Appearing before the U.S. Senate Committee on Banking, Housing, and Urban Affairs on Sept. 23, 2008, Federal Reserve Chairman Ben Bernanke deployed the skills he’d once used in teaching economics at Princeton University. He walked through the $700 billion bailout clearly, methodically, and as repetitively as his questioners needed. He was the Buddha of central bankers, as former Treasury Secretary Tim Geithner would later call him, but more activist. Also: fuller beard, smaller belly.
Two years later, the U.S. economy was staring at another threat—of settling into a pattern of deflation and stagnation. Bernanke was under intense pressure in the summer and fall of 2010 to do nothing. There was a sense of activism fatigue in the U.S. and around the world; the Tea Party, with its anti-Fed stance, was at a high-water mark, and it would soon take control of the House. Many economists were convinced it was beyond the Fed’s capacity to do anything about the slowdown, including some in Bernanke’s inner circle at the Fed.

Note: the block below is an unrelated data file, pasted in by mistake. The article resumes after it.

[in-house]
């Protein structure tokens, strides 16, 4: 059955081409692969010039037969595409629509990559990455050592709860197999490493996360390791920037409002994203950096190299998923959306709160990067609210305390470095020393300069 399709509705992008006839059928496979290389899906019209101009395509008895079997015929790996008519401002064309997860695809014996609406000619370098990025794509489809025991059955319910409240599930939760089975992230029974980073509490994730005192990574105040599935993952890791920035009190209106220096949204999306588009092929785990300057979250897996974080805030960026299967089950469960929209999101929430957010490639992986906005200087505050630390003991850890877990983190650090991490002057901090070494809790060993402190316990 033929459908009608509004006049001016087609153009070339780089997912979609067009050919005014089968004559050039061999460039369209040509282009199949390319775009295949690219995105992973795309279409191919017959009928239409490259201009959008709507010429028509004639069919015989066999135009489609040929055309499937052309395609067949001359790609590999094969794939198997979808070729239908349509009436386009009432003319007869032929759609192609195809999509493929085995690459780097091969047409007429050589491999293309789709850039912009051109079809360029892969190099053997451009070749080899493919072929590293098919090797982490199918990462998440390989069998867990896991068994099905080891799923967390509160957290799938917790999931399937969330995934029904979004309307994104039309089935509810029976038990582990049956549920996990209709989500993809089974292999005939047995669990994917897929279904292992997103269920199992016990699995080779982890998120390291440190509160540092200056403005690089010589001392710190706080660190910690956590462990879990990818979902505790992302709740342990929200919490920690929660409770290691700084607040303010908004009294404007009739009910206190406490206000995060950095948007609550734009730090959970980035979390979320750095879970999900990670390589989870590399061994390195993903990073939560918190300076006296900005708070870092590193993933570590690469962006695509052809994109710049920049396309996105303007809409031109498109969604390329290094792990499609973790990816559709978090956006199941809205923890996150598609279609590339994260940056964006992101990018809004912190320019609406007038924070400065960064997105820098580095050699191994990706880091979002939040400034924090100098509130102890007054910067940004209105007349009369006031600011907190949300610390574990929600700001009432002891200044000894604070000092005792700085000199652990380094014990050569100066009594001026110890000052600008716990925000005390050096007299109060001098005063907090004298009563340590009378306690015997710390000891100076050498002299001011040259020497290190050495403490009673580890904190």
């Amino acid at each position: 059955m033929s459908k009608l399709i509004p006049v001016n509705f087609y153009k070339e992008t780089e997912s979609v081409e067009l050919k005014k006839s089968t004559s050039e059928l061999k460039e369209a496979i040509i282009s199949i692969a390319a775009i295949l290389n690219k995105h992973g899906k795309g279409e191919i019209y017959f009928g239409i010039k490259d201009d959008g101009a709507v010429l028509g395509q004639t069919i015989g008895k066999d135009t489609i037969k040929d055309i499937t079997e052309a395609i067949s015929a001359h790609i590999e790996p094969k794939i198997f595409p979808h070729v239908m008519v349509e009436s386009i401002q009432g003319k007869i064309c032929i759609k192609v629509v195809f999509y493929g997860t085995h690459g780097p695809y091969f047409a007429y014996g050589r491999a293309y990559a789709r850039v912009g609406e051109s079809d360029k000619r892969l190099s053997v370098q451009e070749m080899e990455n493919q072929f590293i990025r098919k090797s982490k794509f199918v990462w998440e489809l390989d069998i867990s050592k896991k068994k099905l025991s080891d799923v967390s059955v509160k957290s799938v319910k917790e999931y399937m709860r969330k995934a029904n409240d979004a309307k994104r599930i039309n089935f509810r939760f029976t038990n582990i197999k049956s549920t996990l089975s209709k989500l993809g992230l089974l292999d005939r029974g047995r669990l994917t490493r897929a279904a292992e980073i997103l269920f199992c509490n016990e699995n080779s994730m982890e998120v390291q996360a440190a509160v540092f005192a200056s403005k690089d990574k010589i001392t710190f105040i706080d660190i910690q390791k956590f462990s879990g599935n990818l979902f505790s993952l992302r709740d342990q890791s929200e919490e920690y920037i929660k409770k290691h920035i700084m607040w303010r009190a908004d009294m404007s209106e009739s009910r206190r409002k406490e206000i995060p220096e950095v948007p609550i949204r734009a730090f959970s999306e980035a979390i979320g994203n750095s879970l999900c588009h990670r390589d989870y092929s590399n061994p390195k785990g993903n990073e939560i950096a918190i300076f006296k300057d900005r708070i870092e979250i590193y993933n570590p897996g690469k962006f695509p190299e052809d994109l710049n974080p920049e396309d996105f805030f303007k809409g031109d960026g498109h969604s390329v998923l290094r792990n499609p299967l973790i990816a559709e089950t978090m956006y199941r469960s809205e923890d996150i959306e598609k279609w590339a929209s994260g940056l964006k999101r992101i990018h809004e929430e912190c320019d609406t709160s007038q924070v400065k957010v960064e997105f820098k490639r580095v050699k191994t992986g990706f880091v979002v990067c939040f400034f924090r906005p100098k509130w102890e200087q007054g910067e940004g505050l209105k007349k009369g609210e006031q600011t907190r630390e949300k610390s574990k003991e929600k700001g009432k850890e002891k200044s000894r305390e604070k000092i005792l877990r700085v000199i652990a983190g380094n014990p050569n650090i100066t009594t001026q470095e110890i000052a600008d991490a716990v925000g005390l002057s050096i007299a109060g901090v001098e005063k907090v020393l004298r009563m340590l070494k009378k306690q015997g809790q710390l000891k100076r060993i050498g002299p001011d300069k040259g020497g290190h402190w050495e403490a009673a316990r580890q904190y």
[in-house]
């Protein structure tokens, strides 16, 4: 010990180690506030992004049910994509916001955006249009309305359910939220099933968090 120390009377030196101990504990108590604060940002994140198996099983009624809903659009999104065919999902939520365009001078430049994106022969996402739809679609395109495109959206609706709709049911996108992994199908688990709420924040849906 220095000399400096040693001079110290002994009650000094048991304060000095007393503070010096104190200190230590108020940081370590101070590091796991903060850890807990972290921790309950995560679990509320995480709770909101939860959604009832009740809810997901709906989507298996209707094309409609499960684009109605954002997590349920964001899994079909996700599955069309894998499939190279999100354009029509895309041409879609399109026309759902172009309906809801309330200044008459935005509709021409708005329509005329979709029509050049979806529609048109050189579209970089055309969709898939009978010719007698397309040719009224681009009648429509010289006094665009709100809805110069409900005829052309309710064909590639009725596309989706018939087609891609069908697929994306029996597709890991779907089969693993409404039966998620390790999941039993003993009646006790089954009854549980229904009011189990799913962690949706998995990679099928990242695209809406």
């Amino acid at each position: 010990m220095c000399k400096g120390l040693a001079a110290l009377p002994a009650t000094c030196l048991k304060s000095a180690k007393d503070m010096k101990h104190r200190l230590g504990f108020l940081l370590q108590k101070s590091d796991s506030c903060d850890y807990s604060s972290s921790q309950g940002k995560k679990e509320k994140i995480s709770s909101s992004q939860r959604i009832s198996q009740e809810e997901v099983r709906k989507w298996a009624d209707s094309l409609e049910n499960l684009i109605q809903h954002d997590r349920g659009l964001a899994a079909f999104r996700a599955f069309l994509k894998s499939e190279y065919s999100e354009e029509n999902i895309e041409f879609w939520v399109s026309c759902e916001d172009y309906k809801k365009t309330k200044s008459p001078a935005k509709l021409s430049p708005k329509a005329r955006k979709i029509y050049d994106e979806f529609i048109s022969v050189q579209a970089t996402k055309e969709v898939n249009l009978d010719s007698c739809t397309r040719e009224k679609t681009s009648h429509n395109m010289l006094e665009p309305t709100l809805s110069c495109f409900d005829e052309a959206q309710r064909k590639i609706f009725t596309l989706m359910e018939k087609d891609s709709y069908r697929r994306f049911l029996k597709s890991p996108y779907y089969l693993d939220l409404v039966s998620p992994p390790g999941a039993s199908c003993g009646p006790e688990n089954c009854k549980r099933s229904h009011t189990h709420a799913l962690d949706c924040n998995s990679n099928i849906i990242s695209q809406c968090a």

Bernanke weighed those arguments and ultimately cast them aside, launching a second round of quantitative easing, what would be known as QE2. (Its $600 billion in money printing seems downright quaint in hindsight.) The backlash was loud and global. The Fed in 2011 started shifting its portfolio into longer-term bonds and pledging to keep its target interest rate near zero for years hence. In 2012, as the economy slowed yet again, the Fed fired up the printing presses for a new, open-ended round of quantitative easing that’s grown to around a trillion dollars and counting.
The Fed’s balance sheet had $2.3 trillion in assets the week Bernanke was confirmed for a second term in January 2010. When he steps down in all likelihood on Jan. 31, 2014, it will be about $4 trillion.
These later decisions lacked the jaw-clenching, world-on-edge fear of September 2008. They were made over months, not hours. But they will prove as important to how the U.S. economy looks in a decade as anything done during the crucible of the crisis five years ago. What is clear now is that history’s judgment of Ben Bernanke will be as much for what the professor did to try to keep the recovery on track as his steps to fight the great panic.